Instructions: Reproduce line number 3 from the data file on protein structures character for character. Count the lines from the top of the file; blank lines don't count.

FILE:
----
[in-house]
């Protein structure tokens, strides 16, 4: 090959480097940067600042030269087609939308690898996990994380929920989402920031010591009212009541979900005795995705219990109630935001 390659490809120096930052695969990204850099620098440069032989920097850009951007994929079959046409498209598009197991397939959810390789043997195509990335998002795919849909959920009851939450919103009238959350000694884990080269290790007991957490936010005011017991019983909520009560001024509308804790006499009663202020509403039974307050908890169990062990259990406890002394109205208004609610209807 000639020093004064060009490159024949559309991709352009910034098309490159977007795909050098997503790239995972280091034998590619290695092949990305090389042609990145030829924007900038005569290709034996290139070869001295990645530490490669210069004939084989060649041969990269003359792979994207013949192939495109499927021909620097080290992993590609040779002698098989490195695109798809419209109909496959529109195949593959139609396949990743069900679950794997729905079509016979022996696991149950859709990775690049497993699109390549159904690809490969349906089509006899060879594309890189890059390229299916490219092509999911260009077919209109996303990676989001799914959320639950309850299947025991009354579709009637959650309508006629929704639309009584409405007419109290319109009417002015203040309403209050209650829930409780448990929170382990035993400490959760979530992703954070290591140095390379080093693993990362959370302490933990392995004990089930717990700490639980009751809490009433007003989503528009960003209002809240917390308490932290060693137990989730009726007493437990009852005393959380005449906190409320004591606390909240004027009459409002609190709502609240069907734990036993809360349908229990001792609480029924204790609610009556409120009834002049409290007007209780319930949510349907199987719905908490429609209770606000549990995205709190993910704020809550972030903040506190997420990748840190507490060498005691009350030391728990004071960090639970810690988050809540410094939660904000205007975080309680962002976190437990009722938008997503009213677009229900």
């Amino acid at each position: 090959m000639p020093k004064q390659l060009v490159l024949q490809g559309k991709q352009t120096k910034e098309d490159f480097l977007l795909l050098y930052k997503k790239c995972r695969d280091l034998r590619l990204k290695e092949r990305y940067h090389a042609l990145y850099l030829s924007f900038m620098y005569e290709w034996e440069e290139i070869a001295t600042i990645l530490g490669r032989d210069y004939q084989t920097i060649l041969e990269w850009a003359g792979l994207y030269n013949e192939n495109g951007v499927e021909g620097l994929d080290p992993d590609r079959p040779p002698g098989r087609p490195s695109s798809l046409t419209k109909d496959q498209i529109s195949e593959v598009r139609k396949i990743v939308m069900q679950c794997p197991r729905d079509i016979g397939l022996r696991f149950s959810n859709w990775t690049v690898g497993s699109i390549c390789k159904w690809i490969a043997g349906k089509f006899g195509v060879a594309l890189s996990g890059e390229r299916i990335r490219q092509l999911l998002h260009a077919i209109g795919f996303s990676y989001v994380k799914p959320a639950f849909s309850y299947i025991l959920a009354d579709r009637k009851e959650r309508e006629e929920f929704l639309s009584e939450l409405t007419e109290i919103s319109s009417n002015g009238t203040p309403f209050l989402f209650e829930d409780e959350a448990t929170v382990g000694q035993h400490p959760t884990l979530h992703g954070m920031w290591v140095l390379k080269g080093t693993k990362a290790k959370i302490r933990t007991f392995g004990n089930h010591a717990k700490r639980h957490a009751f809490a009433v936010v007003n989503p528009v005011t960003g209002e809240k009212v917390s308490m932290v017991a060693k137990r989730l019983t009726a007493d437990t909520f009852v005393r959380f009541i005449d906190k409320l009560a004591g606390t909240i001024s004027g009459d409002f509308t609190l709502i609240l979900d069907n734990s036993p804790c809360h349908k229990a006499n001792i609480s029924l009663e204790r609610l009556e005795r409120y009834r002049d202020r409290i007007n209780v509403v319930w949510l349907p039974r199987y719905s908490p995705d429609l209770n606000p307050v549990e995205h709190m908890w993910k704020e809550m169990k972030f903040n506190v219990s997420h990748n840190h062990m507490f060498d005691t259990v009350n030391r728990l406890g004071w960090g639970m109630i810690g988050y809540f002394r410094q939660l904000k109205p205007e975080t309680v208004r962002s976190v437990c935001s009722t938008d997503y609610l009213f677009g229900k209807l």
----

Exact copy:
């Amino acid at each position: 090959m000639p020093k004064q390659l060009v490159l024949q490809g559309k991709q352009t120096k910034e098309d490159f480097l977007l795909l050098y930052k997503k790239c995972r695969d280091l034998r590619l990204k290695e092949r990305y940067h090389a042609l990145y850099l030829s924007f900038m620098y005569e290709w034996e440069e290139i070869a001295t600042i990645l530490g490669r032989d210069y004939q084989t920097i060649l041969e990269w850009a003359g792979l994207y030269n013949e192939n495109g951007v499927e021909g620097l994929d080290p992993d590609r079959p040779p002698g098989r087609p490195s695109s798809l046409t419209k109909d496959q498209i529109s195949e593959v598009r139609k396949i990743v939308m069900q679950c794997p197991r729905d079509i016979g397939l022996r696991f149950s959810n859709w990775t690049v690898g497993s699109i390549c390789k159904w690809i490969a043997g349906k089509f006899g195509v060879a594309l890189s996990g890059e390229r299916i990335r490219q092509l999911l998002h260009a077919i209109g795919f996303s990676y989001v994380k799914p959320a639950f849909s309850y299947i025991l959920a009354d579709r009637k009851e959650r309508e006629e929920f929704l639309s009584e939450l409405t007419e109290i919103s319109s009417n002015g009238t203040p309403f209050l989402f209650e829930d409780e959350a448990t929170v382990g000694q035993h400490p959760t884990l979530h992703g954070m920031w290591v140095l390379k080269g080093t693993k990362a290790k959370i302490r933990t007991f392995g004990n089930h010591a717990k700490r639980h957490a009751f809490a009433v936010v007003n989503p528009v005011t960003g209002e809240k009212v917390s308490m932290v017991a060693k137990r989730l019983t009726a007493d437990t909520f009852v005393r959380f009541i005449d906190k409320l009560a004591g606390t909240i001024s004027g009459d409002f509308t609190l709502i609240l979900d069907n734990s036993p804790c809360h349908k229990a006499n001792i609480s029924l009663e204790r609610l009556e005795r409120y009834r002049d202020r409290i007007n209780v509403v319930w949510l349907p039974r199987y719905s908490p995705d429609l209770n606000p307050v549990e995205h709190m908890w993910k704020e809550m169990k972030f903040n506190v219990s997420h990748n840190h062990m507490f060498d005691t259990v009350n030391r728990l406890g004071w960090g639970m109630i810690g988050y809540f002394r410094q939660l904000k109205p205007e975080t309680v208004r962002s976190v437990c935001s009722t938008d997503y609610l009213f677009g229900k209807l």